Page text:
Capability and Copability

“It is not about proving anything to the world.
It is all about proving your capabilities to yourself and 
stretching your own boundaries.”
                                                ― Manoj Arora, Author of Dream On (2015)

Generally when we face failure or a situation that we don’t know how to handle, we worry about our capabilities. Sometimes, we develop capability just to meet the demands of the situation. From my younger years, I’ve had to bear additional responsibilities both at school and home, which I fortunately considered as part of my work and not as a burden. Till I entered high school, I was the class monitor and the school assembly in-charge; I also represented the school in several extra-curricular activities like debates and sports. On many occasions I got prizes and lavish praise from teachers. I also acted as the hero in dramas and happened to perform well in academics. Thus, expectations started rising within myself by the time I turned fourteen and had entered high-school.

On entering high-school, I preferred to sit in the last bench for two reasons – a) I was taller than the average teenager and b) I enjoyed the company of boys who were less academically inclined and more interested in movies, sports, and other activities typically aligned with adolescence. This influenced me to watch Tamil movies and play football and cricket. At home, my father and elder sister loved watching Tamil movies, so I accompanied them to the cinema. I was interested in the Armed Forces and so I joined the National Cadet Corps (NCC). I continued all this for almost three years (1964-66). However, as the tenth standard board examination was nearing, I realized that I should disconnect myself from the various extra-curricular activities and focus on academics. When the results were announced, I not only stood first in my class, but stood second for the school (there were six sections of sixty boys in each). This made me realize that if I was focussed, even for a short duration, I could get good results.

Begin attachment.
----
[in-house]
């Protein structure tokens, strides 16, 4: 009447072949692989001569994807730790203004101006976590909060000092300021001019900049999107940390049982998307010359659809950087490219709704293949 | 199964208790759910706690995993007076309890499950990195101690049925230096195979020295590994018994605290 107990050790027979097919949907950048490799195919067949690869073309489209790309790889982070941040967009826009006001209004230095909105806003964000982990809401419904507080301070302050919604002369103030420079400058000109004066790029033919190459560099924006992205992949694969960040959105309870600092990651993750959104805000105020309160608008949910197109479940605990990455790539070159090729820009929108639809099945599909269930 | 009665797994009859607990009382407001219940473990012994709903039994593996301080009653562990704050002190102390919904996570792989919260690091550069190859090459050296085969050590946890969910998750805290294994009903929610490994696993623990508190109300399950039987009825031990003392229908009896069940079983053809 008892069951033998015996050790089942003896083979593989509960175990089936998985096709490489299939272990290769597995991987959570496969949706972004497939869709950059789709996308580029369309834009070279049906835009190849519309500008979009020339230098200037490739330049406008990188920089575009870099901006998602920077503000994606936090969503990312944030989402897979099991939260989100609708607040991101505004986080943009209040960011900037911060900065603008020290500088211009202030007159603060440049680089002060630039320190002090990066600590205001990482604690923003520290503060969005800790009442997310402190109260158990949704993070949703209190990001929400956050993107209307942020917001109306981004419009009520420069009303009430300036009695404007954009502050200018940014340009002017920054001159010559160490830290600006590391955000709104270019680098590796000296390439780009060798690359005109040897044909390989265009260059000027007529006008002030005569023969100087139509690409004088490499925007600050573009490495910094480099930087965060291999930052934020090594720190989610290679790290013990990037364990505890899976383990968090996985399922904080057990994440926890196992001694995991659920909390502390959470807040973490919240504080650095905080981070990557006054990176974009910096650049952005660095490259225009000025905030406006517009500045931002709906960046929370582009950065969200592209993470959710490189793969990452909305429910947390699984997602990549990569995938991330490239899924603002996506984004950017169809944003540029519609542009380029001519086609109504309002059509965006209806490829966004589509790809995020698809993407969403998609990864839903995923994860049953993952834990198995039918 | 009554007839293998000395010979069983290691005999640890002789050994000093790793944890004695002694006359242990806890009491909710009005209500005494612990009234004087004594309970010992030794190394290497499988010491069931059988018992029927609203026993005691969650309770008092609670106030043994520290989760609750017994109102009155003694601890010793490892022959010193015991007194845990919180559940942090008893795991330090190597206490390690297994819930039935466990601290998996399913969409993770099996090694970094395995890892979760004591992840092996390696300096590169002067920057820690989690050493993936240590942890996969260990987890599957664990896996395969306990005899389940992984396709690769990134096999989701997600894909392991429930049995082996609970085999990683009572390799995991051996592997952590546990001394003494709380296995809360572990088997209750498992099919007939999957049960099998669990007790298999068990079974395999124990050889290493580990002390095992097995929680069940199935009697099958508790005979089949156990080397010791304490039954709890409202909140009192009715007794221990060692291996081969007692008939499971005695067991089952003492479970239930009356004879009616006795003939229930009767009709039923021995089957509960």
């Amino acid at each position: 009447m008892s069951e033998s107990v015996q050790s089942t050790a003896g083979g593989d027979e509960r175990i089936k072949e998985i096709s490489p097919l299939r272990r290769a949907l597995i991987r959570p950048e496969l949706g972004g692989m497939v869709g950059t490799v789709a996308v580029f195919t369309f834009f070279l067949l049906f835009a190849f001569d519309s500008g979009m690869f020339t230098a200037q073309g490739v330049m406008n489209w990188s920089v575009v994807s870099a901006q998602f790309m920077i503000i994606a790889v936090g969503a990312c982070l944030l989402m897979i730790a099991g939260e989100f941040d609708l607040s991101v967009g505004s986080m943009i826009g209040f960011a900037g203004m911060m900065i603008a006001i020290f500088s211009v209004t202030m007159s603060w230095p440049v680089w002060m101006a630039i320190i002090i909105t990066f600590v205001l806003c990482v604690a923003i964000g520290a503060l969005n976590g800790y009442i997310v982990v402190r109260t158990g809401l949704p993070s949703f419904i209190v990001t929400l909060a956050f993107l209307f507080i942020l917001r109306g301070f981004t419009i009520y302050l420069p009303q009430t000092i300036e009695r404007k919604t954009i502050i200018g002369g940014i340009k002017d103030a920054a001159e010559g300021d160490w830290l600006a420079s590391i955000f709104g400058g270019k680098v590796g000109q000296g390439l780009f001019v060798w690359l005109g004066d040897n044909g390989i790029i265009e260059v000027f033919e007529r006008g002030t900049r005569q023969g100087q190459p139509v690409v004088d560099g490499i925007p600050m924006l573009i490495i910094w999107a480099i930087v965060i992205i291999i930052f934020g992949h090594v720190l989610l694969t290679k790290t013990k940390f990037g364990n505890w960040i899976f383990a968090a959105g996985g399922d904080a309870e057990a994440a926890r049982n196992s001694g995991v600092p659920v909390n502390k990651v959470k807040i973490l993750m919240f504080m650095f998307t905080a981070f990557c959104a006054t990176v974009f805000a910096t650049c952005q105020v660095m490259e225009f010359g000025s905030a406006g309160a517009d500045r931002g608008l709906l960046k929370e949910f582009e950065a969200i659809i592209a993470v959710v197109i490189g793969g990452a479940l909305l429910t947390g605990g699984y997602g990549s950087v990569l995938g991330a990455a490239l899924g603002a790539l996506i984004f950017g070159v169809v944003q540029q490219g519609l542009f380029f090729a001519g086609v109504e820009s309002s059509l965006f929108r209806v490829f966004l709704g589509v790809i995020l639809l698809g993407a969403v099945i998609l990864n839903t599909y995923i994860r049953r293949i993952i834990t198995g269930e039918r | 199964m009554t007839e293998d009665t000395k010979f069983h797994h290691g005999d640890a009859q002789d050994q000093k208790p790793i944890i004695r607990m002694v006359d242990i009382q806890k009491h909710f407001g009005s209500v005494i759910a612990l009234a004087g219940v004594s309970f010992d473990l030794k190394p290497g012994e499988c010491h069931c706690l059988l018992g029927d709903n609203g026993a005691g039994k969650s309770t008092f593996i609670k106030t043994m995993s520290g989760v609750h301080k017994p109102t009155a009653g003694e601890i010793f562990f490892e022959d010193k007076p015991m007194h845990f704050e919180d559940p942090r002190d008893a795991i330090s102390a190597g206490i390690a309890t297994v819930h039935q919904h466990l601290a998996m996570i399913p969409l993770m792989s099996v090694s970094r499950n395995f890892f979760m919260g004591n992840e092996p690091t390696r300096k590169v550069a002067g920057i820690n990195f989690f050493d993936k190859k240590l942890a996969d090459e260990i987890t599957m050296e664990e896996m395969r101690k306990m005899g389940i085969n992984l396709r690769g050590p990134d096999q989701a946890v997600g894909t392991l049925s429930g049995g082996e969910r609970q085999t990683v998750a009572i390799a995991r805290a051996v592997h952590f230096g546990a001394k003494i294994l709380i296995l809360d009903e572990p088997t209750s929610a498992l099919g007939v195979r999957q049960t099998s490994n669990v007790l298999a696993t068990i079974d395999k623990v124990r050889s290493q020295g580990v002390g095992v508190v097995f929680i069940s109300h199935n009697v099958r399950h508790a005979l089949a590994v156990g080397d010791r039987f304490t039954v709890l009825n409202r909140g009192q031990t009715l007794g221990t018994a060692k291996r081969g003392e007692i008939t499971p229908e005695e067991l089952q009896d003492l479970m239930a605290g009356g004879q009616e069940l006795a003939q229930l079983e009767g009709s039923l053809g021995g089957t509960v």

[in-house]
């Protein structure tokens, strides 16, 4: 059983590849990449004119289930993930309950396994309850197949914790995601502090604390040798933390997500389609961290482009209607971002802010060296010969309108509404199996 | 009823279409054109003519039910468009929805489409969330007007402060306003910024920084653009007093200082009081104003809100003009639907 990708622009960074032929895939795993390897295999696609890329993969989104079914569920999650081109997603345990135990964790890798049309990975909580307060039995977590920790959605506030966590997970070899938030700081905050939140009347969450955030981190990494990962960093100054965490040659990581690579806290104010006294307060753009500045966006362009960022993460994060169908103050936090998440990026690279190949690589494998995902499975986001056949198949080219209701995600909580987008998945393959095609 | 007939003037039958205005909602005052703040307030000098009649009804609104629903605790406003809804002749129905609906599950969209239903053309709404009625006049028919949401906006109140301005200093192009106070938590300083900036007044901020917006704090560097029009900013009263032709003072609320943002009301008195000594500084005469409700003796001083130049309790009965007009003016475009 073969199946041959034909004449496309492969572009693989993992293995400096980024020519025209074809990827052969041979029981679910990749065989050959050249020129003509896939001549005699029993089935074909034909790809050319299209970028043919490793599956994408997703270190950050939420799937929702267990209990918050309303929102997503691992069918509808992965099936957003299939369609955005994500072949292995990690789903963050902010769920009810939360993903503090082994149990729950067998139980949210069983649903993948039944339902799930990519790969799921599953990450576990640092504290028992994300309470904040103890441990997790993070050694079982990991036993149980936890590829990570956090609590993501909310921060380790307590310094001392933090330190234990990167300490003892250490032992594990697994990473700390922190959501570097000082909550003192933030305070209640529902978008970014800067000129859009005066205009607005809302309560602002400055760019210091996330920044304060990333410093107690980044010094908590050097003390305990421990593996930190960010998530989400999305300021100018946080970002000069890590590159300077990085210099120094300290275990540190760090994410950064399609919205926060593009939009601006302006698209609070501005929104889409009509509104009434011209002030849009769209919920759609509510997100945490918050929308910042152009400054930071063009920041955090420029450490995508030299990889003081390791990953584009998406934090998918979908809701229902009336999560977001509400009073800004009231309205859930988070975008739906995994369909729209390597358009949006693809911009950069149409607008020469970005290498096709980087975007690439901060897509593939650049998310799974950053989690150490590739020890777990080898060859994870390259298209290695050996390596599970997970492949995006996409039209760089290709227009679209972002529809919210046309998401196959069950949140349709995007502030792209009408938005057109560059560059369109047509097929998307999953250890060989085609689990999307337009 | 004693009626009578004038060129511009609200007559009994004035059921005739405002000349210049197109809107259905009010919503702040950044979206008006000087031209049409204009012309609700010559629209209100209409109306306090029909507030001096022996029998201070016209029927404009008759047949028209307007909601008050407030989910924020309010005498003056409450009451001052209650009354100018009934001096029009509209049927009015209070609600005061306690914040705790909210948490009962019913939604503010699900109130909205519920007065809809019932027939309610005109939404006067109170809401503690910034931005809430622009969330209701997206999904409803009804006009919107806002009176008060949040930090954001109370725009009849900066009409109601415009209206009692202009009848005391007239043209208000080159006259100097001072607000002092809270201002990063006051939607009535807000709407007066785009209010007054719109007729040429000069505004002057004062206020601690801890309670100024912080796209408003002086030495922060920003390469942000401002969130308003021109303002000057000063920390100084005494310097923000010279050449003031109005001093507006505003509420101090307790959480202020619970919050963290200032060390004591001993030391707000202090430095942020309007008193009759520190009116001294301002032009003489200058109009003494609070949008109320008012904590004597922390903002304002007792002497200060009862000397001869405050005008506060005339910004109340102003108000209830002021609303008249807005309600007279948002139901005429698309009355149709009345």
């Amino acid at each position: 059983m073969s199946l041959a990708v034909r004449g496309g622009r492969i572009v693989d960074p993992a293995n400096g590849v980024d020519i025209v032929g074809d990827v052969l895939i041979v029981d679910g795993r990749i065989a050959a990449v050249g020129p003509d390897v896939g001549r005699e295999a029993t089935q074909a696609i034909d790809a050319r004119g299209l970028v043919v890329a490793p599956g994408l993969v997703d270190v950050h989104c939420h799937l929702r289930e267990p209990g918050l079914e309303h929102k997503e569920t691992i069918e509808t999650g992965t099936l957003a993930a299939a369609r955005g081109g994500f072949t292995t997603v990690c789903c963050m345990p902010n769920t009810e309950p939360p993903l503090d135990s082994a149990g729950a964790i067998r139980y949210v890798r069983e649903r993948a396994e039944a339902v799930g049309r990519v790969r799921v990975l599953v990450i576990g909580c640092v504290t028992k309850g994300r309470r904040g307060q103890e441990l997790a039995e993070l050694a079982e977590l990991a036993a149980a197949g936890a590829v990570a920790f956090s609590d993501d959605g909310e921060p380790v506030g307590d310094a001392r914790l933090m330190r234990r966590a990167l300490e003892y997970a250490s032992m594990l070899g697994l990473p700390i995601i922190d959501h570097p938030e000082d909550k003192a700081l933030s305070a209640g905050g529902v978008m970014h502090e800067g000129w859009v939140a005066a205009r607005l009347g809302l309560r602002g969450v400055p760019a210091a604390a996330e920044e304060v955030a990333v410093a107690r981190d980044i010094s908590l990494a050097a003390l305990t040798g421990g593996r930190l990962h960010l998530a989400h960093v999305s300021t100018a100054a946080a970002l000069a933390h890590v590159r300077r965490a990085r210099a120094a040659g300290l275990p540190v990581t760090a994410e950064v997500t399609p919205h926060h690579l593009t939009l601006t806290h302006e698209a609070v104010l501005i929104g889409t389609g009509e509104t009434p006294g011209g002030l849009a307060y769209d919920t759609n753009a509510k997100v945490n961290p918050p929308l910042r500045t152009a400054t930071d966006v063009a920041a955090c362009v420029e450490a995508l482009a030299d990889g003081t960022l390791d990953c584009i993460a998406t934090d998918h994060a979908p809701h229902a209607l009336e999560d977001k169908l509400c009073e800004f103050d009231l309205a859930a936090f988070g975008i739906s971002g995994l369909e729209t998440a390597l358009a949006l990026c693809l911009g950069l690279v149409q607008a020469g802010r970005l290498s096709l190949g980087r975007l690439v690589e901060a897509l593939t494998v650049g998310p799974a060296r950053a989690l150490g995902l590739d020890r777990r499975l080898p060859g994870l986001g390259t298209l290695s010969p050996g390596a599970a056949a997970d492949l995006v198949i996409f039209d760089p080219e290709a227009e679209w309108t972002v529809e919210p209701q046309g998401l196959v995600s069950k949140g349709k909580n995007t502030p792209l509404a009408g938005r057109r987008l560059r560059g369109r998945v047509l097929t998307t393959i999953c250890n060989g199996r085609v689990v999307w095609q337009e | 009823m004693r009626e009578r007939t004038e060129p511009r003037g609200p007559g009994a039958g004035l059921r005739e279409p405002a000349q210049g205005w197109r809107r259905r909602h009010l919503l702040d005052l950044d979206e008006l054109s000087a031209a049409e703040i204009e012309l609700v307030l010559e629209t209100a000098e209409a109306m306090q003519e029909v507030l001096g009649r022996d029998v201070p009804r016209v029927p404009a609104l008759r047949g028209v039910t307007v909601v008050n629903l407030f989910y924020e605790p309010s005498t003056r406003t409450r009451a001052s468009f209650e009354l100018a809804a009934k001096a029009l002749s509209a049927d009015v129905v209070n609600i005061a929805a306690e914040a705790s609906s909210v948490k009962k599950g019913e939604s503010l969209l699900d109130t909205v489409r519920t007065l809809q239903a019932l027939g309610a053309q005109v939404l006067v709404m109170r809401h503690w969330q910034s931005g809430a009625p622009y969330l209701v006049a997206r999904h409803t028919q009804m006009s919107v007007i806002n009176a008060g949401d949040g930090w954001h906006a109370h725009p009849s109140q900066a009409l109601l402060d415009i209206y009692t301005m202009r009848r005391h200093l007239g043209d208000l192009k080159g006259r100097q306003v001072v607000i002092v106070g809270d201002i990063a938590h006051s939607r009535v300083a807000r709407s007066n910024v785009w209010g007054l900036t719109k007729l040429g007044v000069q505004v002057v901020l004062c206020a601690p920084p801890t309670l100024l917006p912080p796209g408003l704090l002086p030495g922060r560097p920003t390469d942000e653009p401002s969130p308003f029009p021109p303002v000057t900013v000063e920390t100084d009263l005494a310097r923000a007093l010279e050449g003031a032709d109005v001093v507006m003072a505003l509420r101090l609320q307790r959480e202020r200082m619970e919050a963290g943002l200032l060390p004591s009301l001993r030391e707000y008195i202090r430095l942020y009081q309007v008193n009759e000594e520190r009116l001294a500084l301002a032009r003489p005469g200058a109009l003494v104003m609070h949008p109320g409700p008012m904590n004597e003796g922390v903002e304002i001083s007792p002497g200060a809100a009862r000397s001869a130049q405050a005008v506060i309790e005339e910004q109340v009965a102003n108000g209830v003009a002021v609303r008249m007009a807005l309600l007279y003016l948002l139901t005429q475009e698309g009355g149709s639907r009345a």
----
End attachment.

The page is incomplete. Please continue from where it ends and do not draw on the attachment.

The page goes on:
After joining Indian Telephone Industries Limited (ITI) as a Research and Development (R&D) engineer, I realised the importance of learning to deal with people at different levels in the hierarchy of the organisation. The content of our speech, hand gestures, and the decibel levels also have to be different, even if the objective of the communication may be the same. I observed that more importance was given to meetings and procedures rather than the actual job. I also realised that there was no extra credit given to an executive when he takes initiative or completes the job effectively in a given time. Hence, I started planning my exit from ITI to become an entrepreneur.

Though my exit was planned over couple of years, it was quite intimidating to work alone, having worked in a big R&D laboratory with a lot of support staff. It took some time for me to cope with the new situation. Later having found a business partner who had an ongoing manufacturing business and taking the responsibility of commercial functions, I quickly learnt the nuances of networking, dealing with customers, and liaising with financial institutions. As the business started growing, my travels, both domestic and international increased. In the second half of 1980s, with the limited infrastructure of air, railways and road that India had, I learnt to cope with uncertainties associated not just with travel, but various bureaucratic processes while dealing with various government departments and financial institutions.